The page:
Short said one can expect on the average to spend $80,000 to $100,000 per mile to pave, depending on the condition of the road. 

Bishop referred back to the county's failed efforts to pass a 1-cent sales tax in a referendum set up by the county's legislative delegation.

"That would have gotten us started on the way to recovery," he said. "What the state is going to give us is not going to do that. But we're going to take everything that we give us, don't get us wrong." 

Bishop said the commission did not vote for the state tax increase. "All we did was approve our association (the Association of County Commissioners of Alabama, which lobbied for the increase). We supported them in whatever they did on it. Did we vote for a tax? No. We can't. If we did, we would have already been out of this fix. The Walker County Commission cannot vote for a tax. The only tax we can vote for is for the board of education." 

Last fall the commission did vote to increase business license and lodging revenue in the Fiscal 2019 budget, as the General Fund was outspending its revenue. It was expected the two might bring in as much as $850,000 combined a year. 

Bishop also said in response to a question that the commission could raise license plate fees, but he said the commission had not done that. 

"Our legislator groups in the past have felt like that undoubtedly our commissioners were not capable of making those decisions. And it's hard for me, I guess - I look around at the ones we got now and they can," he said.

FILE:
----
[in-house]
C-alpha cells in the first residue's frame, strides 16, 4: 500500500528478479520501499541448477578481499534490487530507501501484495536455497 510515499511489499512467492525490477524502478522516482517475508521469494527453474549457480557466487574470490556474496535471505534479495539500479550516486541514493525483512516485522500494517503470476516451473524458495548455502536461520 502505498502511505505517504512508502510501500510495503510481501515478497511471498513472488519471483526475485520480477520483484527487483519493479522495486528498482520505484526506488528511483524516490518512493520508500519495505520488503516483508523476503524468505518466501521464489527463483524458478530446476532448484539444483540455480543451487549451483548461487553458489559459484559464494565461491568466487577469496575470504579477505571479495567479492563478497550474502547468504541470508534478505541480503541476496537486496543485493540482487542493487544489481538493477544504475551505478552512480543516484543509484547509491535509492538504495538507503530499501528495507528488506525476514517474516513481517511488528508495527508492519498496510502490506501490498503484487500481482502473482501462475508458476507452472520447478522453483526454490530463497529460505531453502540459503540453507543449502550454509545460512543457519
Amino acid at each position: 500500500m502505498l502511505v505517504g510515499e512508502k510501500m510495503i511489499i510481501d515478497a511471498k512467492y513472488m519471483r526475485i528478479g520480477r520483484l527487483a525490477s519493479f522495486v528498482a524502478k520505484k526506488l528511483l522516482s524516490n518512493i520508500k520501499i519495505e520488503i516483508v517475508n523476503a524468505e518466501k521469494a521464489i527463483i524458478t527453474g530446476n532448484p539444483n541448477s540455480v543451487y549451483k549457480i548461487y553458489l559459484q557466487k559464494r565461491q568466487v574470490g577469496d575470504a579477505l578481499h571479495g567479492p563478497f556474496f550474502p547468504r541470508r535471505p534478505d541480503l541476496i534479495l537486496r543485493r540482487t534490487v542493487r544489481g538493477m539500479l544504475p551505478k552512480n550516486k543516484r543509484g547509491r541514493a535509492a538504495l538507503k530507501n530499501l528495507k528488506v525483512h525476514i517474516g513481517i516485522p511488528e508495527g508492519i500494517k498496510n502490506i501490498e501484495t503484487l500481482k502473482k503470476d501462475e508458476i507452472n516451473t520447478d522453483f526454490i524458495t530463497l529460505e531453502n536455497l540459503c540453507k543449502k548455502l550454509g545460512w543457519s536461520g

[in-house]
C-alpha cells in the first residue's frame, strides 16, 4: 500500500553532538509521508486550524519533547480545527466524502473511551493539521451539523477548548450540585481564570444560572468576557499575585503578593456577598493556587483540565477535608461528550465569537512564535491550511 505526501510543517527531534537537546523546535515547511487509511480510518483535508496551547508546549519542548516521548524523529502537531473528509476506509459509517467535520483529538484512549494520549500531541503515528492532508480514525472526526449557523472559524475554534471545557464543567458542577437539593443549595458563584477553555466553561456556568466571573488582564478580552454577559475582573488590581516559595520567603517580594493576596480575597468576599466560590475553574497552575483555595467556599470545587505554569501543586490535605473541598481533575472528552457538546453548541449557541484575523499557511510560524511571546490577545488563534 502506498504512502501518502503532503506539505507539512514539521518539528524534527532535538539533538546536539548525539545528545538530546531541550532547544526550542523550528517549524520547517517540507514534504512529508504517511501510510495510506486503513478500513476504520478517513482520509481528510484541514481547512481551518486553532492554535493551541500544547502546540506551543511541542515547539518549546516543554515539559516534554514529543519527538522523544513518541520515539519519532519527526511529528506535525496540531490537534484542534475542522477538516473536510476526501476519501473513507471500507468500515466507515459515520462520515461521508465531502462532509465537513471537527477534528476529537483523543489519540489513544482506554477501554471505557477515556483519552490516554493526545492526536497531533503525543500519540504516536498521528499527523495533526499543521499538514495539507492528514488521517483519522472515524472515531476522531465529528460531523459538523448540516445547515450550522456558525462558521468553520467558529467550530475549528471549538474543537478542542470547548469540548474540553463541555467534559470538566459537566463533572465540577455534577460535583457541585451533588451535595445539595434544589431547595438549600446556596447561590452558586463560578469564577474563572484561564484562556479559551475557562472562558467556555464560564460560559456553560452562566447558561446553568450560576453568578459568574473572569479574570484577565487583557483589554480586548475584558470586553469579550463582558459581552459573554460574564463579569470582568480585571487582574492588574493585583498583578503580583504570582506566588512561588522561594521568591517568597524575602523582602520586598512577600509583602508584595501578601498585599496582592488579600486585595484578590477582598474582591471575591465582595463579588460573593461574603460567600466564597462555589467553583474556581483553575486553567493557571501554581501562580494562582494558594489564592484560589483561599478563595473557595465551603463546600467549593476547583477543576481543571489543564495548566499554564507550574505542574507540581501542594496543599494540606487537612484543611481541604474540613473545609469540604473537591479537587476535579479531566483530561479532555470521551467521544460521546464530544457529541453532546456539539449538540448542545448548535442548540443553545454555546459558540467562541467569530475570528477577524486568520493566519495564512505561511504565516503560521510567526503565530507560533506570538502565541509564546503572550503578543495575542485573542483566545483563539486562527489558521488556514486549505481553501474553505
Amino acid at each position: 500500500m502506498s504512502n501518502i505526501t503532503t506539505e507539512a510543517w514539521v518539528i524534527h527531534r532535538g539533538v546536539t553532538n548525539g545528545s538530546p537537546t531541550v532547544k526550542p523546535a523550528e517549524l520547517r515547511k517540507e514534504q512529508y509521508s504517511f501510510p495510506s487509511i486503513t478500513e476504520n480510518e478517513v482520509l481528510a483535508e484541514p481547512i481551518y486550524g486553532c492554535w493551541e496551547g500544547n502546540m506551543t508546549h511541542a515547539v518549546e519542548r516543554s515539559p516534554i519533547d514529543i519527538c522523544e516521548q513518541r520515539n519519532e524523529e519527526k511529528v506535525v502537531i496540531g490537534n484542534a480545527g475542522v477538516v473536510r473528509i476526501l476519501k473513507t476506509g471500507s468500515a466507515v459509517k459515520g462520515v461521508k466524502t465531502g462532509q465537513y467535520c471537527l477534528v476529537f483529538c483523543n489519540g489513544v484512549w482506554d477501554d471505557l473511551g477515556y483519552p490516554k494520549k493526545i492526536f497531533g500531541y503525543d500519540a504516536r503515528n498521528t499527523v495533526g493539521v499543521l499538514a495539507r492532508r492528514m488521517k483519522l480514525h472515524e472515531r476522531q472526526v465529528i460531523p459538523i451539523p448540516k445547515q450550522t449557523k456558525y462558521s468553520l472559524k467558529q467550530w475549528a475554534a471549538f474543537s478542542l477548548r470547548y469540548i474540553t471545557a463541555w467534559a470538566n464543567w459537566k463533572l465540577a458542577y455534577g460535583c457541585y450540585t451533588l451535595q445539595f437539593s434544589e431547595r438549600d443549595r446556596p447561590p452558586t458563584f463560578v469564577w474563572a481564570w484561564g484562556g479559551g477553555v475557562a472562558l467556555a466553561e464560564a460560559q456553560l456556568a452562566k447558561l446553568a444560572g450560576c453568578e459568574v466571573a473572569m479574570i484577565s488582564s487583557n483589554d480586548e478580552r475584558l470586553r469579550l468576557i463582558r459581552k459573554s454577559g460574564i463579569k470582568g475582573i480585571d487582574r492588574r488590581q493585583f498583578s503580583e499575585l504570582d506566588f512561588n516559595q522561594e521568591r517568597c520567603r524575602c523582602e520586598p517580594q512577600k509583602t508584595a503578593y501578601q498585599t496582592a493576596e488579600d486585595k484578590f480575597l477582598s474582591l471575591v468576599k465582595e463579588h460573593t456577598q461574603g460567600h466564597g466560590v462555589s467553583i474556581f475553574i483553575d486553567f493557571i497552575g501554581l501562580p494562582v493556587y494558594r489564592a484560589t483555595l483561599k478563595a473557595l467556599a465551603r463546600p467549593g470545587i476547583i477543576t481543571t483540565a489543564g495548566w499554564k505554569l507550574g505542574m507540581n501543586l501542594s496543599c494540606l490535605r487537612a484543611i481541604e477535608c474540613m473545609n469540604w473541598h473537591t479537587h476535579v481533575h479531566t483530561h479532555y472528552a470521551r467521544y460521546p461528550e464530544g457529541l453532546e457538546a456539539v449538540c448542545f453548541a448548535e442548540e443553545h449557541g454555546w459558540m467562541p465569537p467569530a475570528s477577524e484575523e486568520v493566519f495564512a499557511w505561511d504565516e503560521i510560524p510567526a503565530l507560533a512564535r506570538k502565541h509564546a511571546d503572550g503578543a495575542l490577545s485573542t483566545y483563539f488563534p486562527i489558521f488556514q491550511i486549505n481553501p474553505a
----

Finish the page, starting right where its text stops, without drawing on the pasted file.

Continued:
Bishop said the commission now has some funds to help match for grants. They are starting with the Sheriff's Office, as the funds can be more immediately available for him, while road needs "are the hardest thing in the world to get a grant for," he said.

There are hopes that any federal infrastructure bill might bring the county some funds, but it is uncertain how much that would be. (Media reports indicate the White House and the parties in Congress have not come together on a deal for that proposal.) 

He said some funds were also found for economic development, including local chambers of commerce. With the passage of a lodging tax increase on Oct. 1 for the new fiscal year budget, the commission agreed to give $25,000 of the new lodging revenue to the Walker County Development Authority, the county's industrial board, as well as $20,000 to the Chamber of Commerce of Walker County and $5,000 to the East Walker Chamber of Commerce.

Short noted there is a push to change Walker County Airport-Bevill Field to a 7,000-foot runway. "I don't know if that will ever happen to do it at our present location. You would have to rotate the runway about 5 degrees from the center, and that is basically like building a new airport where we are," he said. "I don't know if the (Federal Aviation Administration) would ever agree to that," as well as pay for 90 percent of it with federal funds under current grant funding provisions. 

Bishop said while the closing of the Gorgas Steam Plant won't hurt this year or next, it will eventually have an effect on county government's revenue, which will cause readjustments.